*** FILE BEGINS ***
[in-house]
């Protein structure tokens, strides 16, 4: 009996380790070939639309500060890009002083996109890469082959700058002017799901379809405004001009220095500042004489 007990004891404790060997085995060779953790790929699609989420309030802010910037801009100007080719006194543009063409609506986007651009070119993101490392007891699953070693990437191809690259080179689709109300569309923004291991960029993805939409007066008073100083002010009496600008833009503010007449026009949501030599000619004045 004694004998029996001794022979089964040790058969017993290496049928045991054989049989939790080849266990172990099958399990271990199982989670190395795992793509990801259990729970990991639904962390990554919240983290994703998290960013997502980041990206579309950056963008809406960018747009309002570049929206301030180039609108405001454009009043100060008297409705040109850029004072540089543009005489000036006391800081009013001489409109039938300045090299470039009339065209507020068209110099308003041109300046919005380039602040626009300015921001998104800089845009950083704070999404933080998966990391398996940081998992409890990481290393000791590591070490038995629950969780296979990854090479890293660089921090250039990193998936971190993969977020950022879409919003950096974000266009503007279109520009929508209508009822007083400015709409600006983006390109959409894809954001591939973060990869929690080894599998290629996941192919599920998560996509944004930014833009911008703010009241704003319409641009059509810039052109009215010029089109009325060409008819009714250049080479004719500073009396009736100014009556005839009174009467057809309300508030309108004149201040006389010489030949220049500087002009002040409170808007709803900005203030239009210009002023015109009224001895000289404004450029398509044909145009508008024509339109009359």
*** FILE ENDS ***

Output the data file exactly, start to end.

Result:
[in-house]
């Protein structure tokens, strides 16, 4: 009996380790070939639309500060890009002083996109890469082959700058002017799901379809405004001009220095500042004489 007990004891404790060997085995060779953790790929699609989420309030802010910037801009100007080719006194543009063409609506986007651009070119993101490392007891699953070693990437191809690259080179689709109300569309923004291991960029993805939409007066008073100083002010009496600008833009503010007449026009949501030599000619004045 004694004998029996001794022979089964040790058969017993290496049928045991054989049989939790080849266990172990099958399990271990199982989670190395795992793509990801259990729970990991639904962390990554919240983290994703998290960013997502980041990206579309950056963008809406960018747009309002570049929206301030180039609108405001454009009043100060008297409705040109850029004072540089543009005489000036006391800081009013001489409109039938300045090299470039009339065209507020068209110099308003041109300046919005380039602040626009300015921001998104800089845009950083704070999404933080998966990391398996940081998992409890990481290393000791590591070490038995629950969780296979990854090479890293660089921090250039990193998936971190993969977020950022879409919003950096974000266009503007279109520009929508209508009822007083400015709409600006983006390109959409894809954001591939973060990869929690080894599998290629996941192919599920998560996509944004930014833009911008703010009241704003319409641009059509810039052109009215010029089109009325060409008819009714250049080479004719500073009396009736100014009556005839009174009467057809309300508030309108004149201040006389010489030949220049500087002009002040409170808007709803900005203030239009210009002023015109009224001895000289404004450029398509044909145009508008024509339109009359």